Former NBA star charges financial advisor for alleged US$17.4-mn theft

The advisor reportedly made investments behind his back and did not pay off a US$1.1-mn loan as instructed

Former NBA star charges financial advisor for alleged US$17.4-mn theft

Former NBA star Kwame Brown has laid charges against his financial advisors for fraud and supposedly stealing US$17.4 million from him.

Brown earned just under US$64 million over a professional basketball career spanning from 2001 to 2013, reported The Blast. According to court documents obtained by the publication, he is suing Merrill Lynch, Bank of America, and financial advisor Michelle Marquez, all of whom he said he worked with from 2004 until 2017.

The lawsuit filed in Los Angeles alleges that the defendants were responsible for handling all his financial matters, collecting his NBA income, investing his wealth, and trading certain stocks; investments and trades were only supposed to be done with his consent.

After she reportedly started overseeing his account, the suit claims Marquez invested in various projects and trading stocks with his money, but without his permission. Brown also alleged she opened several bank accounts under his name without his knowledge; he was not given access to the accounts, which he believes she was using to trade and invest his money while collecting a commission for herself.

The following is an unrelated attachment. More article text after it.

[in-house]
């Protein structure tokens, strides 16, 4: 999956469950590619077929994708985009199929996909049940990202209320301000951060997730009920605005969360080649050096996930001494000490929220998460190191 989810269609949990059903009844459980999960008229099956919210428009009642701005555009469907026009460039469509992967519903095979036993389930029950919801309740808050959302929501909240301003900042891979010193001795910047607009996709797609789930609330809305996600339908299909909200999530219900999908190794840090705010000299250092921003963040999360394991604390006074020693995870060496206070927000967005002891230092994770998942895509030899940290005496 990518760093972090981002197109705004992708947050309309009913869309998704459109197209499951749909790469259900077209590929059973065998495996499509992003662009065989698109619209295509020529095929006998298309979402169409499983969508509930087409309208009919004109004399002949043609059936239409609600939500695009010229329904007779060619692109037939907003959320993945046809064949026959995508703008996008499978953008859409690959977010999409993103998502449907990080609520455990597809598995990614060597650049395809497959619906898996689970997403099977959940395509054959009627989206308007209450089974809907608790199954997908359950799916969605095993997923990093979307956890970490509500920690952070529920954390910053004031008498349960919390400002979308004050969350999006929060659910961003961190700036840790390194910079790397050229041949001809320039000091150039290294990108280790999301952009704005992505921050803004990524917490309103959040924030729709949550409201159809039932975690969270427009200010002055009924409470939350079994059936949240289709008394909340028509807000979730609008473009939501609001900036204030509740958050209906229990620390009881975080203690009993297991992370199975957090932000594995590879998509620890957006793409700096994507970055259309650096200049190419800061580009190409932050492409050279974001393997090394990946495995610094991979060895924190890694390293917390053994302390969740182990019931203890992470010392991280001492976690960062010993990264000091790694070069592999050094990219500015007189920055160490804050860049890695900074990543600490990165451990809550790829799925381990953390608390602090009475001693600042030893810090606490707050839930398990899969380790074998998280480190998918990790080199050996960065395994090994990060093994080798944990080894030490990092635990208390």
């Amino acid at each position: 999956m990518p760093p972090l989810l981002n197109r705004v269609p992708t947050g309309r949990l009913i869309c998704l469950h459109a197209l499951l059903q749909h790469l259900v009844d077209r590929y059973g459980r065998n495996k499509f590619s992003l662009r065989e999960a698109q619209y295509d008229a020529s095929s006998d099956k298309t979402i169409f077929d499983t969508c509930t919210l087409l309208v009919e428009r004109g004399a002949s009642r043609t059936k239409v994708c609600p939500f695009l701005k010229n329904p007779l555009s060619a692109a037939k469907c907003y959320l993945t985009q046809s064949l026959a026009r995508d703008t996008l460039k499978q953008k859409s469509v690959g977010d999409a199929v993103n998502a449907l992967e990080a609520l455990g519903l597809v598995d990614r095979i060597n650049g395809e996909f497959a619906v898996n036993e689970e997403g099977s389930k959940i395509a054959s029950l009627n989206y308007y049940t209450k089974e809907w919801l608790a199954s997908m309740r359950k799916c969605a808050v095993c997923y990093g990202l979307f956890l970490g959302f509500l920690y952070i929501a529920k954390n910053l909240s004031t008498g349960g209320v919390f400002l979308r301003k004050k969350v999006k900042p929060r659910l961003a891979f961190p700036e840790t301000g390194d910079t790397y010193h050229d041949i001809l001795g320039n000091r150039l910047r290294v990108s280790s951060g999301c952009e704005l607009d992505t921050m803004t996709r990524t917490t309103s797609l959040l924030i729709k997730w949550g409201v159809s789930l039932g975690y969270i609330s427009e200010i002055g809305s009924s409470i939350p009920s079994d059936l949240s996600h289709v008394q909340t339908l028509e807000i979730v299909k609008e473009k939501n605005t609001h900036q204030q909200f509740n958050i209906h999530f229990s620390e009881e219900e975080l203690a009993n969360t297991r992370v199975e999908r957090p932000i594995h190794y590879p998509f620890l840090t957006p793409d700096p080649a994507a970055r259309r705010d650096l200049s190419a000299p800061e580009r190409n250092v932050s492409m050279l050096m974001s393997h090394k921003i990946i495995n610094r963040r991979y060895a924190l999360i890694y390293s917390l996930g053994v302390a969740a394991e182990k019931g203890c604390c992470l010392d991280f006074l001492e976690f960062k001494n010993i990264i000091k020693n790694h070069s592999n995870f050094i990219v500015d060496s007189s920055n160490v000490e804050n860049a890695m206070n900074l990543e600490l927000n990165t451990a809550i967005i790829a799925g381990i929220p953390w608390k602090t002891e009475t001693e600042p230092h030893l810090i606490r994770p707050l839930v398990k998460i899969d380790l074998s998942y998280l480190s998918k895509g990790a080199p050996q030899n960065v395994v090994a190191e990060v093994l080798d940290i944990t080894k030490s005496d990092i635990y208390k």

He further alleged that he took out a US$1.1-million loan in 2006; he said he later told Marquez to pay off the balance right away. But in 2015, Brown said he found out the loan was never fully paid, and the unpaid portion was instead converted into a line of credit — something he said that he never authorized.

Brown claimed he called Marquez in 2017 to discuss his finances, but was unable to reach her by phone despite being able to do so before. Talking with another person employed by the defendant firms, he learned that he had no money with either Merrill Lynch or Bank of America.

The employee cited documents that Brown had supposedly signed to let the defendants invest, trade, or otherwise control his money. Forensic experts hired by Brown purportedly examined and confirmed that the signatures were forgeries.

“Brown claims he had deposited over US$17,400,000 with defendants, which he claims was mishandled or misappropriated through fraud,” The Blast said. He is seeking compensation for the full amount, plus further damages.